Newswise — In today's digital age, dating apps have revolutionized how people meet and connect. However, this convenience comes with its own challenges, leading to what some call a "swipe pandemic."

A recent survey found that a shocking nine in ten singles (90%) believe they are "addicted" to dating apps, highlighting the pervasive nature of these platforms in modern dating culture. This addiction can have significant impacts on mental health, self-esteem, and even the ability to form meaningful connections outside of the digital realm.

As more and more people turn to dating apps to find love and companionship, it is crucial to understand the implications of this trend. From the pressure to constantly swipe and match to the impact on traditional dating norms, the rise of dating apps is reshaping how we approach relationships.

In light of these developments, it is important to open the floor for research and expert insights into the effects of dating apps on individuals and society. Newswise offers a platform for reporters to access expert opinions and recent research on the impact of dating apps on relationships. By providing a platform for experts to share their insights, we can contribute to a better understanding of these complex issues and their implications for modern dating culture.

Newswise Experts 

Jennie Rosier

Professor, Communication Studies

Expertise: Communication In Interpersonal Relationships - Marriage - Romance And Love - Parent-Child Attachment - Trauma-Informed Relational Conflict

Dr. Jennie Rosier is an associate professor of communication studies at James Madison University, director of the Relationships, Love, Happiness Project, host of the Love Matters podcast, and author of a textbook ("Love Talk"), the author of three popular press books ("The Who Does More War," “Make Love, Not Scrapbooks,” & “Finding the Love Guru in You"), and several digital workbooks.

As an expert in romantic and parent-child relationships, Rosier focuses much of her research, speaking, and writing endeavors on helping others create more realistic expectations while enhancing the communication skills needed to maintain these bonds, including empathy, trauma-informed relational conflict, and attachment; often with an emphasis in interpersonal neurobiology.

Matthew Johnson

Chair and Professor of Psychology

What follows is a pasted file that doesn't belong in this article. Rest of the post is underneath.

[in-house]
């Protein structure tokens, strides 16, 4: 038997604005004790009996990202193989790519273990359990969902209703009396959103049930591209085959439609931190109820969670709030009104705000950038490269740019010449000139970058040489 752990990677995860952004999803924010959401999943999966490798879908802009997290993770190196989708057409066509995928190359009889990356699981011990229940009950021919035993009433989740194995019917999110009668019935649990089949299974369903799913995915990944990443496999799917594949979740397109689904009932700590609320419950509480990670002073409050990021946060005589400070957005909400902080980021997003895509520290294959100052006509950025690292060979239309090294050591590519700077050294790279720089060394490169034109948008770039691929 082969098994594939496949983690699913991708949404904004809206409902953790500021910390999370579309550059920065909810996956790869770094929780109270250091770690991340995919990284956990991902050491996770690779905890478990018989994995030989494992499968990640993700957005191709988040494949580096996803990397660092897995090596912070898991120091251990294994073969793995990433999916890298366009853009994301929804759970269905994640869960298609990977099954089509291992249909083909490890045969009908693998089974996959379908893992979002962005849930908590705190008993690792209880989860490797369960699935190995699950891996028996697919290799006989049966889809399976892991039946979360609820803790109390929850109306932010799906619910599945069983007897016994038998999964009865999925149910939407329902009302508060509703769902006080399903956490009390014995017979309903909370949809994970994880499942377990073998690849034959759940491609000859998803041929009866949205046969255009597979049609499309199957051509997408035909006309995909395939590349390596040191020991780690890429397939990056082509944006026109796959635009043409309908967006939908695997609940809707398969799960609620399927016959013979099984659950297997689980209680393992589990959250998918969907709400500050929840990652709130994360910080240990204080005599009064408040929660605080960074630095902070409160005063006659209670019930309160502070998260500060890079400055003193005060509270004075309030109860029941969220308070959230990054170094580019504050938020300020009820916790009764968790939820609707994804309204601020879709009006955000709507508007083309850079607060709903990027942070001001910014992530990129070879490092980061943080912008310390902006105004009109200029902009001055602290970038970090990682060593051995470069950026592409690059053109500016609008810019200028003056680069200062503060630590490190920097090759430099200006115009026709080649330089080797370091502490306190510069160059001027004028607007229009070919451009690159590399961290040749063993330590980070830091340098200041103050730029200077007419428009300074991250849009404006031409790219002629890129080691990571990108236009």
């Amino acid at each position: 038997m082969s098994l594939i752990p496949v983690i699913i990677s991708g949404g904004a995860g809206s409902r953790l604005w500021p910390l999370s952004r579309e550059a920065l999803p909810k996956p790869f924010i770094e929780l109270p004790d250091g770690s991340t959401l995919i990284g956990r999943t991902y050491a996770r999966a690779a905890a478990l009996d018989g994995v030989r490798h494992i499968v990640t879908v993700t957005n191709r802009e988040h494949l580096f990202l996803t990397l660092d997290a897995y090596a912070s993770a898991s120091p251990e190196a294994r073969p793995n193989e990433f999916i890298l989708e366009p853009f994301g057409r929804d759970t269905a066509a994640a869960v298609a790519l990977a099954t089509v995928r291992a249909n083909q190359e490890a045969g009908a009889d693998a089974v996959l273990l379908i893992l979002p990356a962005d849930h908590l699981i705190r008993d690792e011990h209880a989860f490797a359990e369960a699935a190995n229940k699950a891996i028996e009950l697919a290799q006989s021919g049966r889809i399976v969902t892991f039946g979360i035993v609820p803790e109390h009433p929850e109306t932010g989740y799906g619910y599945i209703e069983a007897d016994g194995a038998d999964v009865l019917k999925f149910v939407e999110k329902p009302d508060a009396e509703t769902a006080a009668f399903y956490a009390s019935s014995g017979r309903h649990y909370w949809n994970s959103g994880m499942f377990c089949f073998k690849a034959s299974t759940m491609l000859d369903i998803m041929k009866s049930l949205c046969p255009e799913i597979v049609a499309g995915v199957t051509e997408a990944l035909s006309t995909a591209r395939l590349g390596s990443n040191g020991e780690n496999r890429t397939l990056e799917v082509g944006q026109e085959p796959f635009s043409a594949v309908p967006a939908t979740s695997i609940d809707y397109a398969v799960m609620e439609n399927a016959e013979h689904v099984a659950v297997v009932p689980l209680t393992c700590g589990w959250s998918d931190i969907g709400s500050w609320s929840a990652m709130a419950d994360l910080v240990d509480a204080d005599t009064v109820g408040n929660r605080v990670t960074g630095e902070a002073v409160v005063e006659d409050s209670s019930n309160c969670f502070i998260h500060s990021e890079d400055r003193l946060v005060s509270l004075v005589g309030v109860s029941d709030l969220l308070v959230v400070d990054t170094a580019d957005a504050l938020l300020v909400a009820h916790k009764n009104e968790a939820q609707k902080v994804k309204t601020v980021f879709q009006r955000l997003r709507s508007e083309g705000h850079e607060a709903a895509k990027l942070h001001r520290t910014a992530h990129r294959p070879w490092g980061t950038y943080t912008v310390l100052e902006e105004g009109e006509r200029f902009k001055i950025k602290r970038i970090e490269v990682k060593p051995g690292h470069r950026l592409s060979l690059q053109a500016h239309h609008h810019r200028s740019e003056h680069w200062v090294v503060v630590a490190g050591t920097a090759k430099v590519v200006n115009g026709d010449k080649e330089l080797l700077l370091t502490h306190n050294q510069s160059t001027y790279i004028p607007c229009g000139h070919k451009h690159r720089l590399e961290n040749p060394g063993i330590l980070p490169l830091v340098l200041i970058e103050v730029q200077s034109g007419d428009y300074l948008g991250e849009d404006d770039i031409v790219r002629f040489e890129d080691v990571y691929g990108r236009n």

Expertise: Marriage - Intimacy - Dating - Sex - Couples - Family Studies

Johnson’s research interests include marriage and family functioning. He can discuss an array of issues related to relationships. Johnson’s most recent research investigated the success rate of government-funded education programs designed to promote healthy marriages among couples in this same category. He is the author of “Great Myths of Intimate Relationships: Dating, Sex, and Marriage”. 

David Markowitz

Assistant Professor, School of Journalism and Communication

Expertise: Psychology - Social Media - Social Media - Analysis - Language - Deception - Persuasion - LinguisticsIntention - Data Analytics - Virtual Reality - Applications - Vr - Mobile Phone Use - Dating Apps

David Markowitz is an academic expert in automated text analysis and psychological dynamics. At the University of Oregon, he is an assistant professor of social media data analytics. He researches what our digital traces reveal about us, using computational approaches to analyze how social and psychological phenomena—such as deception, persuasion, and status—are reflected in language. He also evaluates how the communication processes we perform on various media, including mobile phones and immersive virtual reality, can reveal what we are thinking, feeling, and experiencing psychologically. For example, his dissertation investigated the psychological and physiological consequences of using, resisting, or being without one’s mobile device. His receiAVITY instrument on ESO's VLT Interferometer could provide valuable insights into the behavior of this massive black hole. By studying its interactions with its surrounding environment, astronomers may uncover clues about the black hole's ved his PhD from Stanford University and his Masters and undergraduate degrees from Cornell University.